A judge had been entitled to refuse severance of an indictment, meaning that an offender was tried for historic and recent counts of child sexual offences at the same time. The Criminal Procedure Rules 2015 r.3.21(4)(a) had removed the technical barriers to joinder in appropriate cases: where evidence on one count would be properly admissible on the other as evidence of bad character it was hard to argue that the offender would be prejudiced in his defence by having both counts on the same indictment. In the instant case, the recent counts would have been admissible as bad character evidence at the offender’s trial on the historic counts and vice versa.
A judge’s summing up had not been so unbalanced as to render a defendant’s conviction for buggery unsafe.
The court considered the principles governing the Proceeds of Crime Act 2002 s.6(5), which required the court to make a confiscation order where a defendant had benefited from his criminal conduct, if it would not be disproportionate to require the defendant to pay the recoverable amount. The proportionality exception did not mean that a general discretion was vested in the court. It neither called for nor permitted a general exercise of balancing various interests, including the potential hardship or injustice which might be caused to third parties by the making of an order which included a tainted gift.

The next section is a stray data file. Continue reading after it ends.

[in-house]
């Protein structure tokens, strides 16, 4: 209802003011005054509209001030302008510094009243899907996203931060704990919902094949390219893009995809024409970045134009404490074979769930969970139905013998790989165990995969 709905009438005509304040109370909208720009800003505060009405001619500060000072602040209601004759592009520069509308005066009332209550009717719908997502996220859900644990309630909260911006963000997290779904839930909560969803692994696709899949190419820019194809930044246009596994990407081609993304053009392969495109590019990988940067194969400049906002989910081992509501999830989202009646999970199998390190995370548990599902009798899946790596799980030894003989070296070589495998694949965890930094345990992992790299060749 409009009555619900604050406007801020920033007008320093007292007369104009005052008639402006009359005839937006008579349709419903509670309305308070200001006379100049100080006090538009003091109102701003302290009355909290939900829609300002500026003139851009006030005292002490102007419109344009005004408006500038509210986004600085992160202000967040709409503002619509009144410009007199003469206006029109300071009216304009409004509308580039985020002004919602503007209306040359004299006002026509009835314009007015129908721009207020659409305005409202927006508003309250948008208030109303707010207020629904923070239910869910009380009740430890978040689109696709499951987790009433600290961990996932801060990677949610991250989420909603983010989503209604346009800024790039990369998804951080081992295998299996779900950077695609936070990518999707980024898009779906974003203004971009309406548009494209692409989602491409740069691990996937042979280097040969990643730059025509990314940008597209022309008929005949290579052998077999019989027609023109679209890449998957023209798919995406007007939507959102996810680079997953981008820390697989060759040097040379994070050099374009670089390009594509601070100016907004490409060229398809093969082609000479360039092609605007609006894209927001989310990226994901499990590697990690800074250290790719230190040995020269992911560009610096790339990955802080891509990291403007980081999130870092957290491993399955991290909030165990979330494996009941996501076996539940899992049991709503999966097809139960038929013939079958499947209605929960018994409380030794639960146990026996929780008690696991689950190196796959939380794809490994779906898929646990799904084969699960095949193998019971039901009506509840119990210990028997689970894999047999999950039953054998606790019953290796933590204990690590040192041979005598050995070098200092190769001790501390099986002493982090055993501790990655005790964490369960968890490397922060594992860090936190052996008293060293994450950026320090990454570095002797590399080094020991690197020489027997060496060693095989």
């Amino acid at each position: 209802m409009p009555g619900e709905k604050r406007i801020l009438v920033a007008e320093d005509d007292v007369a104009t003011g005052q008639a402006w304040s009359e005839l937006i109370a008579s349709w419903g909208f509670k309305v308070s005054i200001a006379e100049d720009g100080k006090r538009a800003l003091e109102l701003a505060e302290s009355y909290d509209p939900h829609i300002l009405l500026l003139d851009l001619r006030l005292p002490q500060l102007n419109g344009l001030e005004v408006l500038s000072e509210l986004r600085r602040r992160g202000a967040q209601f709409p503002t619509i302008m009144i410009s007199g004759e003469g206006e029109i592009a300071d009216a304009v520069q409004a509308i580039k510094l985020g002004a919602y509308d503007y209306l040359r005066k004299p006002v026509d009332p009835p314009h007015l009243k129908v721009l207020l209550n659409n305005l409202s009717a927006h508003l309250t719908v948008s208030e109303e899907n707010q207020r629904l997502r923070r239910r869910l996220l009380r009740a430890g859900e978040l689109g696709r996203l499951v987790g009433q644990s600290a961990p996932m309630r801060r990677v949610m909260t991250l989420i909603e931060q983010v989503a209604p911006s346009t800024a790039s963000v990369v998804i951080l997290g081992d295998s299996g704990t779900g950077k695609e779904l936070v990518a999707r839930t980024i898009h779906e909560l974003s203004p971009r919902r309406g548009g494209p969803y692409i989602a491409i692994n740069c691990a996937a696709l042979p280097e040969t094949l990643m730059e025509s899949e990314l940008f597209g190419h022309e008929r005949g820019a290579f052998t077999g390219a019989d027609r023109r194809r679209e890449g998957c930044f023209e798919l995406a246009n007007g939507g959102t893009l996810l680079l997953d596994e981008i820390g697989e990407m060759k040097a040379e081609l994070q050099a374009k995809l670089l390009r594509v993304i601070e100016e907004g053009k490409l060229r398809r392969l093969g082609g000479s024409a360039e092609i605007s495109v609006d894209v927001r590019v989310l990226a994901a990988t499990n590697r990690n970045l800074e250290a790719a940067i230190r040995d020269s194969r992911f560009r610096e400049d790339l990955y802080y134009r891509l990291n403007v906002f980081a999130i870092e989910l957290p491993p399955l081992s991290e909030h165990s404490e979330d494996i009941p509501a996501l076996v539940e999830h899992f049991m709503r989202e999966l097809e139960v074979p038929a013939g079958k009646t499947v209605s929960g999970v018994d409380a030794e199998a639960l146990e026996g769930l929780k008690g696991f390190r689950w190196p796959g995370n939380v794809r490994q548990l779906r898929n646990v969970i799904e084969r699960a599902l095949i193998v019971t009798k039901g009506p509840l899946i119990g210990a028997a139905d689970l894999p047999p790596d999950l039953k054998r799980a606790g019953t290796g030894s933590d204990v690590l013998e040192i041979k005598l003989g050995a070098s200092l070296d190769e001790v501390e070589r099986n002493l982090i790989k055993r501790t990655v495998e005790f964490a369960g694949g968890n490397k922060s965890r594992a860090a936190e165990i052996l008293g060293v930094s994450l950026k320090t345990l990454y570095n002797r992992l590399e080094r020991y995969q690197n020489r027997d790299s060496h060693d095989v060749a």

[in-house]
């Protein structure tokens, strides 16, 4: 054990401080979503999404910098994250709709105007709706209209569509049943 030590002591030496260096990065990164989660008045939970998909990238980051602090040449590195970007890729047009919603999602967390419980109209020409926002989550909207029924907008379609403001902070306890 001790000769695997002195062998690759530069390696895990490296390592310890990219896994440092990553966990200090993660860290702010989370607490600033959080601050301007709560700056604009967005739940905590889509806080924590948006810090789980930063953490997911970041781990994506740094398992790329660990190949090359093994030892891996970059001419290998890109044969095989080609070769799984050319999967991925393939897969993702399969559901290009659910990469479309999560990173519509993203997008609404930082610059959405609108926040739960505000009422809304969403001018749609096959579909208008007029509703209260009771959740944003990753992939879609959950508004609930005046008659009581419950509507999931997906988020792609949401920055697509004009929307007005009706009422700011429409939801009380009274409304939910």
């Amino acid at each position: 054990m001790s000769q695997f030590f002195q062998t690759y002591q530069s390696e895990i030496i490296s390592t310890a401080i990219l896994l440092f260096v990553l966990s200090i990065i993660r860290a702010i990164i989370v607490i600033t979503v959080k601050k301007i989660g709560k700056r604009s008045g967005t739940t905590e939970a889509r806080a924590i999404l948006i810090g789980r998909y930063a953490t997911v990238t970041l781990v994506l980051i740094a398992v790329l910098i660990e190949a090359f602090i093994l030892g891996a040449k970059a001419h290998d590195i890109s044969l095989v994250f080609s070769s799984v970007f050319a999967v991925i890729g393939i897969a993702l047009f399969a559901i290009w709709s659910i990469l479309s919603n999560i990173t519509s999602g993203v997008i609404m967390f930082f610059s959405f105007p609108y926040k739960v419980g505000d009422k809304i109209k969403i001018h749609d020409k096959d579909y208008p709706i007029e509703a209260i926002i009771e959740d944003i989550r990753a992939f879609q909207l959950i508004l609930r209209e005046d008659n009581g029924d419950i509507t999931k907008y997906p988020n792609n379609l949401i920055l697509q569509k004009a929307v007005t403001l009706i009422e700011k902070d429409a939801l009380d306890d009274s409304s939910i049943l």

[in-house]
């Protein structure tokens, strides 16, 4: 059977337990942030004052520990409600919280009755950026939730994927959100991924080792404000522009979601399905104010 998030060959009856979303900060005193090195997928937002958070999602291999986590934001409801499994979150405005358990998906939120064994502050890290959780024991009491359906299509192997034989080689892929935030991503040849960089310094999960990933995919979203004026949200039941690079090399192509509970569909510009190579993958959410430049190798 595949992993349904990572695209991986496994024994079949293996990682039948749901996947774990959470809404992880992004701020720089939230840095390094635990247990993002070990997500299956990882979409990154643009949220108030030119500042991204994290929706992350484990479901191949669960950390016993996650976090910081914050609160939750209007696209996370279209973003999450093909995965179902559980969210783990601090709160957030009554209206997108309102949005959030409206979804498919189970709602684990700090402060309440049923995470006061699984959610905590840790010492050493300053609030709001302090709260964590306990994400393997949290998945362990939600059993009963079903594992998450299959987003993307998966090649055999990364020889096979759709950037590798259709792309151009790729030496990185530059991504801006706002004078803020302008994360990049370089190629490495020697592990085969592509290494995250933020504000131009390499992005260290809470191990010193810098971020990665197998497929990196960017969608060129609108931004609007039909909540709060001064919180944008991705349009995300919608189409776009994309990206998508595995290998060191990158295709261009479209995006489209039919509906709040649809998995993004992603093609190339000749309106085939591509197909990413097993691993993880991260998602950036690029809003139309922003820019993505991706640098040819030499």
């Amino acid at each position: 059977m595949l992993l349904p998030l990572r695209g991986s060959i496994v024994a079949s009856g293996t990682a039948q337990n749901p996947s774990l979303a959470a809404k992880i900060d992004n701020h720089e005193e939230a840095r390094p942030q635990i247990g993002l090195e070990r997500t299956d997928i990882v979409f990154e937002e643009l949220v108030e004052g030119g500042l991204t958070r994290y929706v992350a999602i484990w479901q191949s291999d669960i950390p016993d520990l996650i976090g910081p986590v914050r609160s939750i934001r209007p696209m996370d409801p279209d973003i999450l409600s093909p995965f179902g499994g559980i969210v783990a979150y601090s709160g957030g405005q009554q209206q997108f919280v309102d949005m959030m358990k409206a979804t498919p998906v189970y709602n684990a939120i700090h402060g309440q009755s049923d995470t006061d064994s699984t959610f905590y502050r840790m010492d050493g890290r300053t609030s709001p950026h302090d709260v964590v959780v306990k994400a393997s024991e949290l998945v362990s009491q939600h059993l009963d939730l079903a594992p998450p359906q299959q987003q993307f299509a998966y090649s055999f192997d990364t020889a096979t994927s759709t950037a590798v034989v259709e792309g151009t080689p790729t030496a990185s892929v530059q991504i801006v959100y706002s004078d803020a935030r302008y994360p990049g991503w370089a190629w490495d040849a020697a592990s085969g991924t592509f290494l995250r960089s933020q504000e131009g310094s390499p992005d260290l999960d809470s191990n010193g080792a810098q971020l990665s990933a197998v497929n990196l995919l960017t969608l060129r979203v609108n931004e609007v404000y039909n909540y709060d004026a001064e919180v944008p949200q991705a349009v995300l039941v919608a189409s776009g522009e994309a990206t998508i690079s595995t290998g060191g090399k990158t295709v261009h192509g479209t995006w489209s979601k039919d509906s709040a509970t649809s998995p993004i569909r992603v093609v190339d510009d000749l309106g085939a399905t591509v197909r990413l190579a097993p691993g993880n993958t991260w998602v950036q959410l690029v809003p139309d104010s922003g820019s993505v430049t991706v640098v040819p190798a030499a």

The court could extend the period during which an unpaid work requirement under a community order could be completed, unless and until the offender had completed the specified number of hours work or the order had been revoked, irrespective of whether the 12-month period specified in the Criminal Justice Act 2003 s.200(2) had ended or the end date specified in the order had passed.
A magistrates’ court’s decision to fix a trial date at which the prosecution expert could attend but the defence expert, whose report had been served in good time, could not was unfair. It was an exceptional case where the High Court should intervene at the pre-trial stage.